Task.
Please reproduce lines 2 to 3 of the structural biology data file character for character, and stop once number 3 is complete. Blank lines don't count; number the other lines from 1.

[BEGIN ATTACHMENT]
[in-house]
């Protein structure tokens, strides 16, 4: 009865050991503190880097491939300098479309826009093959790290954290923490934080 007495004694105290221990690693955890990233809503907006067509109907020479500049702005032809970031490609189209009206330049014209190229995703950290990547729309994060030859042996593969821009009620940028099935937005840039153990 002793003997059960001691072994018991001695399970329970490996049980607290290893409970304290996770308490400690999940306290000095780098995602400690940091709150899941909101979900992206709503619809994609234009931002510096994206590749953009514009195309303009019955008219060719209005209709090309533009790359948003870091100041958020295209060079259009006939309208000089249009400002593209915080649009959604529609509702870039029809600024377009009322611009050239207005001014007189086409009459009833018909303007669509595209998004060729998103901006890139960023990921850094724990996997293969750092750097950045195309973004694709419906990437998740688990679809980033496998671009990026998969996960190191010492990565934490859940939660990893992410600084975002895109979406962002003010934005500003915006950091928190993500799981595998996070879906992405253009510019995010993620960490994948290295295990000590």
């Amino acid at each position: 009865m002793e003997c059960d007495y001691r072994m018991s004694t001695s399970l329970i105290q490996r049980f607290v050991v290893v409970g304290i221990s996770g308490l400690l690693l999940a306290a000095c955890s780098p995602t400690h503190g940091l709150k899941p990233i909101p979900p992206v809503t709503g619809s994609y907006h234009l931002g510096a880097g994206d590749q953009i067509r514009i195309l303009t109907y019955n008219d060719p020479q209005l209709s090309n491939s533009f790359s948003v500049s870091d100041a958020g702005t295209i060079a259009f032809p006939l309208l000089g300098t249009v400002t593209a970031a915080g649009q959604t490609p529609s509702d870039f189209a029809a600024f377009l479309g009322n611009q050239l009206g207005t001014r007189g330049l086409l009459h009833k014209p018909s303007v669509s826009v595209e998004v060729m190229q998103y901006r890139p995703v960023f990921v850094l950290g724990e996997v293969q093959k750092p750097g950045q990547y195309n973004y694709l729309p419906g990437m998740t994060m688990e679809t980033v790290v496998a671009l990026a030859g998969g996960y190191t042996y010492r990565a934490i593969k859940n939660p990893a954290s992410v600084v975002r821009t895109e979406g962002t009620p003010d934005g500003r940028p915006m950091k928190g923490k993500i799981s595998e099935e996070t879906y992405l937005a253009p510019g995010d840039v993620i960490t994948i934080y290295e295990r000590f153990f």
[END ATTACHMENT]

């Protein structure tokens, strides 16, 4: 009865050991503190880097491939300098479309826009093959790290954290923490934080 007495004694105290221990690693955890990233809503907006067509109907020479500049702005032809970031490609189209009206330049014209190229995703950290990547729309994060030859042996593969821009009620940028099935937005840039153990 002793003997059960001691072994018991001695399970329970490996049980607290290893409970304290996770308490400690999940306290000095780098995602400690940091709150899941909101979900992206709503619809994609234009931002510096994206590749953009514009195309303009019955008219060719209005209709090309533009790359948003870091100041958020295209060079259009006939309208000089249009400002593209915080649009959604529609509702870039029809600024377009009322611009050239207005001014007189086409009459009833018909303007669509595209998004060729998103901006890139960023990921850094724990996997293969750092750097950045195309973004694709419906990437998740688990679809980033496998671009990026998969996960190191010492990565934490859940939660990893992410600084975002895109979406962002003010934005500003915006950091928190993500799981595998996070879906992405253009510019995010993620960490994948290295295990000590």
């Amino acid at each position: 009865m002793e003997c059960d007495y001691r072994m018991s004694t001695s399970l329970i105290q490996r049980f607290v050991v290893v409970g304290i221990s996770g308490l400690l690693l999940a306290a000095c955890s780098p995602t400690h503190g940091l709150k899941p990233i909101p979900p992206v809503t709503g619809s994609y907006h234009l931002g510096a880097g994206d590749q953009i067509r514009i195309l303009t109907y019955n008219d060719p020479q209005l209709s090309n491939s533009f790359s948003v500049s870091d100041a958020g702005t295209i060079a259009f032809p006939l309208l000089g300098t249009v400002t593209a970031a915080g649009q959604t490609p529609s509702d870039f189209a029809a600024f377009l479309g009322n611009q050239l009206g207005t001014r007189g330049l086409l009459h009833k014209p018909s303007v669509s826009v595209e998004v060729m190229q998103y901006r890139p995703v960023f990921v850094l950290g724990e996997v293969q093959k750092p750097g950045q990547y195309n973004y694709l729309p419906g990437m998740t994060m688990e679809t980033v790290v496998a671009l990026a030859g998969g996960y190191t042996y010492r990565a934490i593969k859940n939660p990893a954290s992410v600084v975002r821009t895109e979406g962002t009620p003010d934005g500003r940028p915006m950091k928190g923490k993500i799981s595998e099935e996070t879906y992405l937005a253009p510019g995010d840039v993620i960490t994948i934080y290295e295990r000590f153990f």